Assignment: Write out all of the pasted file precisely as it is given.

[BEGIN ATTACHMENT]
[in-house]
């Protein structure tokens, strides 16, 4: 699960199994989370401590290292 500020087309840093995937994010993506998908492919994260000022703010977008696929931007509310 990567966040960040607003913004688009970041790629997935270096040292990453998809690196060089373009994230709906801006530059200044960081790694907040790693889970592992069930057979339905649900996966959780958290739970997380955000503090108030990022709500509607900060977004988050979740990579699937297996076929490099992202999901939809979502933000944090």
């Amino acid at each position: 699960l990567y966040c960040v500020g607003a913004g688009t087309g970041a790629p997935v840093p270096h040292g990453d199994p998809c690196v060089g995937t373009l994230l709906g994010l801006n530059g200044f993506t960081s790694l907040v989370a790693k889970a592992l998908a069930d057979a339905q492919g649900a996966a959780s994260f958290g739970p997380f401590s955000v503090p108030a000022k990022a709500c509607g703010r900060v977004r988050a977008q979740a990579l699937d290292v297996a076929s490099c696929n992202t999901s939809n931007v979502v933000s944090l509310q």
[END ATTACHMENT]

[in-house]
């Protein structure tokens, strides 16, 4: 699960199994989370401590290292 500020087309840093995937994010993506998908492919994260000022703010977008696929931007509310 990567966040960040607003913004688009970041790629997935270096040292990453998809690196060089373009994230709906801006530059200044960081790694907040790693889970592992069930057979339905649900996966959780958290739970997380955000503090108030990022709500509607900060977004988050979740990579699937297996076929490099992202999901939809979502933000944090």
């Amino acid at each position: 699960l990567y966040c960040v500020g607003a913004g688009t087309g970041a790629p997935v840093p270096h040292g990453d199994p998809c690196v060089g995937t373009l994230l709906g994010l801006n530059g200044f993506t960081s790694l907040v989370a790693k889970a592992l998908a069930d057979a339905q492919g649900a996966a959780s994260f958290g739970p997380f401590s955000v503090p108030a000022k990022a709500c509607g703010r900060v977004r988050a977008q979740a990579l699937d290292v297996a076929s490099c696929n992202t999901s939809n931007v979502v933000s944090l509310q």